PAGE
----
“Sex work is work” is typically circulated as blind rhetoric in response to complicated contradictions and shared as a common sense truth among academic and reformist activist circles. It intentionally obscures the basis upon which the sex trade is perpetuated, primarily upon the backs of the most marginalized in society. As pointed out by revolutionary communist and sex trade survivor Esperanza Fonseca,
The question of whether sex work is work was framed to fuse the interests of the sex worker with the industry. The problem, of course, is that this fusion is entirely superficial because the prostitute’s interests are diametrically opposed to that of the pimp and the buyer. “Sex work is work” then becomes more about protecting the interests of the sex industry and less about protecting women forced and coerced into prostitution. (The problem with the phrase “sex work is work”, 2020)
She points out that the question we should instead be asking is, “what is the commodity bought and sold and what effect does this commodification have on women and LGBT people in our class?” Communists should, on principle, oppose all forms of exploitation and seek to transform society, rather than capitulating to capitalist industry. That so-called socialists seek to normalize and defend sex exploitation is a grave situation to be in. Blanket phrases such as “sex work is work” serve to obscure and flatten the exploitation inherent in the reification of bodies, sex, and relationships.
The Communist Tradition
Self-proclaimed pro-sex trade socialists like Andrew Wright refuse to acknowledge that the sex trade itself exists upon the nexus of capitalism and patriarchy, and should in no way be defended as an institution. They abandon the decades-long communist analysis against sex exploitation and financial coercion in favor of neoliberal feminist talking points, as correctly pointed out by comrades at Midwestern Marx. In recent decades, the Western left has increasingly sided with capitalists on the topic of the sex trade. Even the slightest critique of the sex industry is seen as an attack upon the workers themselves. In no way should the ruling class be viewed as sharing in our interests as workers, nor should they be considered our saviors.
Instead of aligning ourselves with corporate pimps such as OnlyFans and Pornhub, it is the duty of revolutionaries to assess the sex industry on a materialist basis. We know that the vast majority of those in the sex trade do not wish to remain there. Funding and providing exit programs and support systems for people to be able to exit the sex trade and stay exited should be prioritized. Legislative policies that decriminalize the exploited while not protecting their exploiters (pimps, johns, and capitalists) should also be a top priority. Pro-sex trade leftists rarely, if ever, acknowledge this necessity---even in a global pandemic.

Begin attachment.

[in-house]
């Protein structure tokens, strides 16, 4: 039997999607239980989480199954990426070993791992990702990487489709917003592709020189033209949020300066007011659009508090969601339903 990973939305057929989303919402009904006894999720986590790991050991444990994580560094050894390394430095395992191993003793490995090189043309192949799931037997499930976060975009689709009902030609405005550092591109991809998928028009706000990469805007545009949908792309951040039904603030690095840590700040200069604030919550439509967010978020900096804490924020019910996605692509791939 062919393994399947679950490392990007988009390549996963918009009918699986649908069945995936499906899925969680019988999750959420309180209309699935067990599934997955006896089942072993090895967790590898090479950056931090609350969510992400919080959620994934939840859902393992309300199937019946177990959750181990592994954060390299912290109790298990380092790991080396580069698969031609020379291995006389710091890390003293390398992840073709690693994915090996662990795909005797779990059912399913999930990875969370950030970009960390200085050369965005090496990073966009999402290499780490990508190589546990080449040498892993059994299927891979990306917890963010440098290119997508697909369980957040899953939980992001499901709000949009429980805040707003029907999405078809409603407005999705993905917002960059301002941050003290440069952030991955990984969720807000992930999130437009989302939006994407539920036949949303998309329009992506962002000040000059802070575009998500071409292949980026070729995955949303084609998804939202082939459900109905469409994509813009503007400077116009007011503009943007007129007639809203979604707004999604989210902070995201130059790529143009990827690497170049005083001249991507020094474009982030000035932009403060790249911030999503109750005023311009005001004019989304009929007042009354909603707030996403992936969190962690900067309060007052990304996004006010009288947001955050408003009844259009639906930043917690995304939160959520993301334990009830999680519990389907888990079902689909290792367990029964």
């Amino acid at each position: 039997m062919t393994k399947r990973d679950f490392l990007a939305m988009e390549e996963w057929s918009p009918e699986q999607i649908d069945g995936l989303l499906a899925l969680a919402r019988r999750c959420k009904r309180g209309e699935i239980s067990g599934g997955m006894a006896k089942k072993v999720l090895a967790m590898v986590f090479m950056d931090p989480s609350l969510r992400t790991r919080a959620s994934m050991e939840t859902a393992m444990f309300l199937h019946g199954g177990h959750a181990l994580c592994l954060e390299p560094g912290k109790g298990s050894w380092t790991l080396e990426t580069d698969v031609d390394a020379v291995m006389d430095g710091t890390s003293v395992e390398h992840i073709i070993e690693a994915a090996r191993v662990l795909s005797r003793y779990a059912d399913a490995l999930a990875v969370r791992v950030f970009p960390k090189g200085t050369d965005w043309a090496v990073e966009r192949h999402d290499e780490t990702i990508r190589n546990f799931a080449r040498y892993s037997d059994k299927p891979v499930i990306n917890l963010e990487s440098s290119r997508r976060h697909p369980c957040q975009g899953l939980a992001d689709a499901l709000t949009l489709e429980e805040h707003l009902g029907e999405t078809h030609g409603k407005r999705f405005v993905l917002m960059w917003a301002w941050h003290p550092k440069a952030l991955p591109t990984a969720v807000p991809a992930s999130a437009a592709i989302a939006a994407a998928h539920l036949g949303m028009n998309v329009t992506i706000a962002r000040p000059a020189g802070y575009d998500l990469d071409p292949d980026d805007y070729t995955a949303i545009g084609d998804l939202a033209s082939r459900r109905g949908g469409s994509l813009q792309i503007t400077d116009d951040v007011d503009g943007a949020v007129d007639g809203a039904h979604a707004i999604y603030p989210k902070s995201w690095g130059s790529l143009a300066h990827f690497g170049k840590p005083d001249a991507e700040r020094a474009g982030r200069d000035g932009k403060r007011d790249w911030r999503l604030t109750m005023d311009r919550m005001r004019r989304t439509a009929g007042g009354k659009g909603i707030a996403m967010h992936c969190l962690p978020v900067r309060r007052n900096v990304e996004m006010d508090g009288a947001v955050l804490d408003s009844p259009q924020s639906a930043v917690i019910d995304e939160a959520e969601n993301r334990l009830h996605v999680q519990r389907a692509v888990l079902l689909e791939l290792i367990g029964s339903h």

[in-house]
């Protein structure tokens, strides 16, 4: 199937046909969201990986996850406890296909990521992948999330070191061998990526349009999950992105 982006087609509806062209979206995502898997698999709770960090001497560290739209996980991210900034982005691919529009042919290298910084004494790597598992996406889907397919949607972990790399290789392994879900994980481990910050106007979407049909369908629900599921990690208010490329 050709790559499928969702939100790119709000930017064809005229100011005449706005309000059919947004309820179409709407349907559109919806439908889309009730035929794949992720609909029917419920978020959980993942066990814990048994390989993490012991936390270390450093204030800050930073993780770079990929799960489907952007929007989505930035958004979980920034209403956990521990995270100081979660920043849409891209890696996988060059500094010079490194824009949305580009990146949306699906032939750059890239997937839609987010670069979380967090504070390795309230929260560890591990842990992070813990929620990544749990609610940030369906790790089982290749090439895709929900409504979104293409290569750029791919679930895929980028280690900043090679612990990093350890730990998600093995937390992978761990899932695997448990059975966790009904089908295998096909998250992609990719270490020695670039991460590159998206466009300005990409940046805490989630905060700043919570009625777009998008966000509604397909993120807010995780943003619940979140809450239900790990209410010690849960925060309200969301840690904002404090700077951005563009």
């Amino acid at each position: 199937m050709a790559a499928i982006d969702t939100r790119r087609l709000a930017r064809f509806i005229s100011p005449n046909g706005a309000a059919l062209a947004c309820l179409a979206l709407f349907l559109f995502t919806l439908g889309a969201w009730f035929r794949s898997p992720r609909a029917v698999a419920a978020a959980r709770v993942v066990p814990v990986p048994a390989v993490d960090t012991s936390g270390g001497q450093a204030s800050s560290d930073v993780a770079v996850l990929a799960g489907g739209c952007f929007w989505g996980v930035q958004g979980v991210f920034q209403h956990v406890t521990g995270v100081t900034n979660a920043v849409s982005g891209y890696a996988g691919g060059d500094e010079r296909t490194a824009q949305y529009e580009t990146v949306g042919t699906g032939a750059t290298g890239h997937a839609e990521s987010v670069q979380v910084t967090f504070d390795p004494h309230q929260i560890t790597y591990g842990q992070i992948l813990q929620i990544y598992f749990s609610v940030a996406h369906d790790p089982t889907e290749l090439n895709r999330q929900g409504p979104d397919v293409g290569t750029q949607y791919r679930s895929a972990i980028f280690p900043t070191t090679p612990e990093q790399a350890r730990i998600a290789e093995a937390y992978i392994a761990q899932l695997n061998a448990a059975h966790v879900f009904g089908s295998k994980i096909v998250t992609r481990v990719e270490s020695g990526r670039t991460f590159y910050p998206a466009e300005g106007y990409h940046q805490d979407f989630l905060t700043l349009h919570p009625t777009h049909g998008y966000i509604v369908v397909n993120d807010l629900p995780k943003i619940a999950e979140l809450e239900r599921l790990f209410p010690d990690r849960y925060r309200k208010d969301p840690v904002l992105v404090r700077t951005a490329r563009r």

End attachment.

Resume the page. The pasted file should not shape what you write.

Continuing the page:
Unlike under capitalism where women’s bodies are commodified, Bolshevik revolutionary Alexandra Kollontai explains:
Under communism all dependence of women upon men and all the elements of material calculation found in modern marriage will be absent. Sexual relationships will be based on a healthy instinct for reproduction prompted by the abandon of young love, or by fervent passion, or by a blaze of physical attraction or by a soft light of intellectual and emotional harmony. Such sexual relationships have nothing in common with prostitution [...]. Under communism, prostitution and the contemporary family will disappear. Healthy, joyful and free relationships between the sexes will develop. A new generation will come into being, independent and courageous and with a strong sense of the collective: a generation which places the good of the collective above all else. (Prostitution and ways of fighting it, 1921)
As socialists, we must view socialism as the pathway to the abolition of all forms of exploitation. I encourage all those who care about the lives of those in the sex trade to abandon their liberalism and adopt the communist line against the institutions of capitalism and patriarchy, and against sex exploitation of all forms.
Brigid Ó Coileáin is an NYC-based communist organizer, educator, and sex trade abolitionist. She is a founder and host of the Probably Cancelled podcast, a project that challenges mainstream liberal ideology and analyses feminism from a revolutionary Marxist perspective. In following the lineage of Alexandra Kollontai, Thomas Sankara, and Anuradha Ghandy, her work aims to unite the struggles of class and sex/gender-based oppression.